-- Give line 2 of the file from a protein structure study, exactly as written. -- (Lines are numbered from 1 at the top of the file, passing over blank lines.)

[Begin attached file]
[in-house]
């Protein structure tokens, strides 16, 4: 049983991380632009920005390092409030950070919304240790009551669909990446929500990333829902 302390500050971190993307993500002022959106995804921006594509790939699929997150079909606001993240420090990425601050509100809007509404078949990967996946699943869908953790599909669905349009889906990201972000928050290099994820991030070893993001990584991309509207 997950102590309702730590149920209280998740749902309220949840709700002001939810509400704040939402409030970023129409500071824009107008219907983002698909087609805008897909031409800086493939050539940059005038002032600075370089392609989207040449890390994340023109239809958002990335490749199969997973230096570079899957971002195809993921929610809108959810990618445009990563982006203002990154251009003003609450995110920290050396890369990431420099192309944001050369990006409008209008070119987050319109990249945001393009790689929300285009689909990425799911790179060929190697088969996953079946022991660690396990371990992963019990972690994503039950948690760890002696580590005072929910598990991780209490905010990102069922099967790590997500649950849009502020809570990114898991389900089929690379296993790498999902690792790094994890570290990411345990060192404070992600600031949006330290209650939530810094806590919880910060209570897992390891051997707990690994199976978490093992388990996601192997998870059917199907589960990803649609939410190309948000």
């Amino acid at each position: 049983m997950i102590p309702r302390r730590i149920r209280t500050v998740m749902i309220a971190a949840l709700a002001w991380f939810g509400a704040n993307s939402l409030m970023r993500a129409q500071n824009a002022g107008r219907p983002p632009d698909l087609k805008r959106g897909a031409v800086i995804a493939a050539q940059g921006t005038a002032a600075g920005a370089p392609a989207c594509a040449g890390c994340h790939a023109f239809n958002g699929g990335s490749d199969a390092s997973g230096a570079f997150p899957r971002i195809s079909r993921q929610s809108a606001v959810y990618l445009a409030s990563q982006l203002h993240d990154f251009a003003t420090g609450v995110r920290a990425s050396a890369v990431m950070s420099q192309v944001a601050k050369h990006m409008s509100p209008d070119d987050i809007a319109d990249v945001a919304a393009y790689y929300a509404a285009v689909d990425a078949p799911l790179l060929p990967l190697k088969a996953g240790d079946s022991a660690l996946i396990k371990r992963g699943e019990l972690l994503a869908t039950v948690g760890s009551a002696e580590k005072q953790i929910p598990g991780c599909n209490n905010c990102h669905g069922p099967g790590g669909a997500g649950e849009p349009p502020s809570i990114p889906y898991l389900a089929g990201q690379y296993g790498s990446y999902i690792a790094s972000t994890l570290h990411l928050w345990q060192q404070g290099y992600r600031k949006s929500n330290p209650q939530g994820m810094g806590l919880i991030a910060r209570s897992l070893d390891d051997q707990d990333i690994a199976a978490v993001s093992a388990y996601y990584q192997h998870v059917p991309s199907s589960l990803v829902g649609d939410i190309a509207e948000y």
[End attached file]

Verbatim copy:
């Protein structure tokens, strides 16, 4: 049983991380632009920005390092409030950070919304240790009551669909990446929500990333829902 302390500050971190993307993500002022959106995804921006594509790939699929997150079909606001993240420090990425601050509100809007509404078949990967996946699943869908953790599909669905349009889906990201972000928050290099994820991030070893993001990584991309509207 997950102590309702730590149920209280998740749902309220949840709700002001939810509400704040939402409030970023129409500071824009107008219907983002698909087609805008897909031409800086493939050539940059005038002032600075370089392609989207040449890390994340023109239809958002990335490749199969997973230096570079899957971002195809993921929610809108959810990618445009990563982006203002990154251009003003609450995110920290050396890369990431420099192309944001050369990006409008209008070119987050319109990249945001393009790689929300285009689909990425799911790179060929190697088969996953079946022991660690396990371990992963019990972690994503039950948690760890002696580590005072929910598990991780209490905010990102069922099967790590997500649950849009502020809570990114898991389900089929690379296993790498999902690792790094994890570290990411345990060192404070992600600031949006330290209650939530810094806590919880910060209570897992390891051997707990690994199976978490093992388990996601192997998870059917199907589960990803649609939410190309948000």